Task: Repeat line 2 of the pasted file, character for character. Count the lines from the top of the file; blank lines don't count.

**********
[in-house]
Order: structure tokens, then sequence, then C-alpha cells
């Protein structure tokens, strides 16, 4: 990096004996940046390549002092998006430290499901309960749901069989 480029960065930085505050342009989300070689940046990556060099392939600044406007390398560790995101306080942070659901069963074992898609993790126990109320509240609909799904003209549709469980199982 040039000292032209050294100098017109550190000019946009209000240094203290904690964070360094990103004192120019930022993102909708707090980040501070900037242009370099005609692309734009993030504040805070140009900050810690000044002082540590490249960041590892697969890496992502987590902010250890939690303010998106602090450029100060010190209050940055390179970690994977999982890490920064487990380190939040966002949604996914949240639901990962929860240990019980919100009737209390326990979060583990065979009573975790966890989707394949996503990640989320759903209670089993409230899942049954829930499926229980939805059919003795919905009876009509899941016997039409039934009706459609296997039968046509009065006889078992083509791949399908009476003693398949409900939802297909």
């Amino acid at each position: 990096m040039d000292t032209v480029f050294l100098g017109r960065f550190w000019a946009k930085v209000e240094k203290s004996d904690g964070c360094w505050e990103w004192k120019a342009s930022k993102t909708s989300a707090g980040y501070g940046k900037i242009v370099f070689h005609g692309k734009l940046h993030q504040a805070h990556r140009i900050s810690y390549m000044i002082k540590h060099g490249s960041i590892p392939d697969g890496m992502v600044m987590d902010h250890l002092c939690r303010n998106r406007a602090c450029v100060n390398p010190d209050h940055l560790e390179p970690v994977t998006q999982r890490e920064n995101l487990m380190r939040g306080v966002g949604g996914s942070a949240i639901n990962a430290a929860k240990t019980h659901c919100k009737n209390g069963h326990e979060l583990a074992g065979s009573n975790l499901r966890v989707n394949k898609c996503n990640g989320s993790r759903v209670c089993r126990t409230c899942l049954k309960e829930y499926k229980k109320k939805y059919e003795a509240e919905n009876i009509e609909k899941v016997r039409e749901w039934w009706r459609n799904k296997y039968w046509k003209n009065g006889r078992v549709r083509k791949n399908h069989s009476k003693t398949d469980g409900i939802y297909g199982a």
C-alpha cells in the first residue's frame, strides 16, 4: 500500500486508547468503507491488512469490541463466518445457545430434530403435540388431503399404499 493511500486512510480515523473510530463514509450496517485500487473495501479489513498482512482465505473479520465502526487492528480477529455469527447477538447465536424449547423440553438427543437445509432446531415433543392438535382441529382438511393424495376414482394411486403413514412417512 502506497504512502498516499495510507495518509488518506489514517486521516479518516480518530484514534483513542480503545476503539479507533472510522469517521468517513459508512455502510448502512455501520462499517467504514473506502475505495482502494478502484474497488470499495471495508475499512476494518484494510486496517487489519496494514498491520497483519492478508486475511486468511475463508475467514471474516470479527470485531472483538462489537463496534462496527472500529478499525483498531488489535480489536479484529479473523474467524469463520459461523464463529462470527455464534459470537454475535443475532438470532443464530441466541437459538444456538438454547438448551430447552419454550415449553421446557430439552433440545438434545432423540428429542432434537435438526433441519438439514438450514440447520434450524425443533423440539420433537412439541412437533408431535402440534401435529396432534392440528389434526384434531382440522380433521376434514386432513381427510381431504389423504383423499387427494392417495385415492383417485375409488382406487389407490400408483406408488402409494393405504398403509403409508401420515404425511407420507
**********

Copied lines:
Order: structure tokens, then sequence, then C-alpha cells